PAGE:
The Fifth Circuit has not addressed the issue.

The district and bankruptcy courts are similarly divided. See, e.g., In re Gerling, 175 B.R. 295 nn. 1 & 2 (Bankr.W.D.Mo.1994) (holding that the debtor had to choose between the three options, and discussing the recent decisions).

Another option discussed in the decisions is whether the debtor may retain the property without either reaffirming or redeeming, and stay current on the payments owed. The decisions all involve cases where the debtor is not in default for failure to keep the payments current.

The debtors in the case at bar have not kept current on the payments, but nevertheless argue that they may keep the property until the trustee requests turnover, the property is seized pursuant to state court process, or Sun rescinds the contract.

The court disagrees with the debtors' position. The clear language of Section 521(2) states that "the debtor shall file with the clerk a statement of his intention". Filing a statement of intention indicating that none of the three statutory alternatives are applicable, and failing otherwise to inform Sun of their intention is not in compliance with Section 521(2). This court adopts the reasoning of the Eleventh Circuit in Taylor, and holds that the debtors are limited to the three options set forth in the statute.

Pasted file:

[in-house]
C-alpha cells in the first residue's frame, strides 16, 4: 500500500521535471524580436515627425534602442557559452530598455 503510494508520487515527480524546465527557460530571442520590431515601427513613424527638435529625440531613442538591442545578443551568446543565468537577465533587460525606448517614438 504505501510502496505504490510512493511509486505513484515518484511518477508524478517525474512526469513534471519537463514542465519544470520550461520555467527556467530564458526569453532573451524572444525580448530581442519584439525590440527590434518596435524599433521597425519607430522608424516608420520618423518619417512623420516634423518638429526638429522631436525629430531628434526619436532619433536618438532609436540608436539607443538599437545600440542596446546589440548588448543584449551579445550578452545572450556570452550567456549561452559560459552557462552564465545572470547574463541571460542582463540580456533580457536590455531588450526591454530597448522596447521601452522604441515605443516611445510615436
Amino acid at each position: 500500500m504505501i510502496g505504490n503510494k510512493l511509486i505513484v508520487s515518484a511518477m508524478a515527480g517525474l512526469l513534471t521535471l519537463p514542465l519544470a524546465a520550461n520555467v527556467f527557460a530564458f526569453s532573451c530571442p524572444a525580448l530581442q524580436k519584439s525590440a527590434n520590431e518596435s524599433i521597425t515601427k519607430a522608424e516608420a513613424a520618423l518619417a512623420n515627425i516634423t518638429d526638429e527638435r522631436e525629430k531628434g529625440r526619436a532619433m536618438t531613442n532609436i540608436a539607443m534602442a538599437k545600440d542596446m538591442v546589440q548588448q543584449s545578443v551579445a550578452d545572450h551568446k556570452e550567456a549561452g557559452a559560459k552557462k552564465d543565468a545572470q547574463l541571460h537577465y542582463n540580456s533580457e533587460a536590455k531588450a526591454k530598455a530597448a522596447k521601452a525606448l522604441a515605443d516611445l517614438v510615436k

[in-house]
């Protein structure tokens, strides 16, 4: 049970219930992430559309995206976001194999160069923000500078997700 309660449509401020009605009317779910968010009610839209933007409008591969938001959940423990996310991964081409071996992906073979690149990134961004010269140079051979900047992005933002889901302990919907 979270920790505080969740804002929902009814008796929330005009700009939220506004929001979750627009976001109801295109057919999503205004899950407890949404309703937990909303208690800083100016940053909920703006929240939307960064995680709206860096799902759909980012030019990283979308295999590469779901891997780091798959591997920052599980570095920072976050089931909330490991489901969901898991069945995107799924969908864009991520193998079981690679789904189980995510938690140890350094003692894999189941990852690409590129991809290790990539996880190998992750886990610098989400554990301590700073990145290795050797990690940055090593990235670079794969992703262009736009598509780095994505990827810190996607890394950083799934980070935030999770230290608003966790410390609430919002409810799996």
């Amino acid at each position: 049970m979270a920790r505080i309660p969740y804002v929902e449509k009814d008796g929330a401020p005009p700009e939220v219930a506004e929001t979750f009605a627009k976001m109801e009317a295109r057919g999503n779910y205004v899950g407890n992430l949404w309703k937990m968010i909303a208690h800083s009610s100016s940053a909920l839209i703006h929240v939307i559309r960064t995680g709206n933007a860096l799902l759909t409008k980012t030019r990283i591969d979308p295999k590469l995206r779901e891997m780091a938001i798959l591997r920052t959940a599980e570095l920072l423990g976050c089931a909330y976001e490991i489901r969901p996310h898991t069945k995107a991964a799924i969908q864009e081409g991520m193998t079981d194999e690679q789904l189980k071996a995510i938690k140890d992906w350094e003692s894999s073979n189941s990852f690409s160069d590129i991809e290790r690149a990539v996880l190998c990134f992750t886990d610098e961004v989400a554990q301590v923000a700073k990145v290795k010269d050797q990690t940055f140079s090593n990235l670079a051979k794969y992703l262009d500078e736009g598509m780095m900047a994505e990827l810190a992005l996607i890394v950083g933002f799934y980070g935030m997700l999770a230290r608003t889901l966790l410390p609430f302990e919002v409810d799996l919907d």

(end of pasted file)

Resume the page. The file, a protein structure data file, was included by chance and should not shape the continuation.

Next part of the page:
If the payments are in default, as the Sun affidavit shows, Sun can always move to lift the stay in order to foreclose. Sun's motion to dismiss the case is, however, too harsh a remedy and is denied. Sun's alternative motion to compel will be granted. Sun's request for reasonable attorney's fees and costs will be denied at this time. If the debtors do not notify Sun within 10 days of entry of this order of their intention to reaffirm the debt, redeem or surrender the camcorder, the court can then either dismiss this case under Section 105 or deny the debtors their discharge under Section 727(a)(6). The court can also reconsider granting the attorney's fees that are denied at this time.

An order will be entered in accordance with these reasons.

New Orleans, Louisiana, this 3rd day of May, 1995.

/s/ Jerry A. Brown JERRY A. BROWN United States Bankruptcy Judge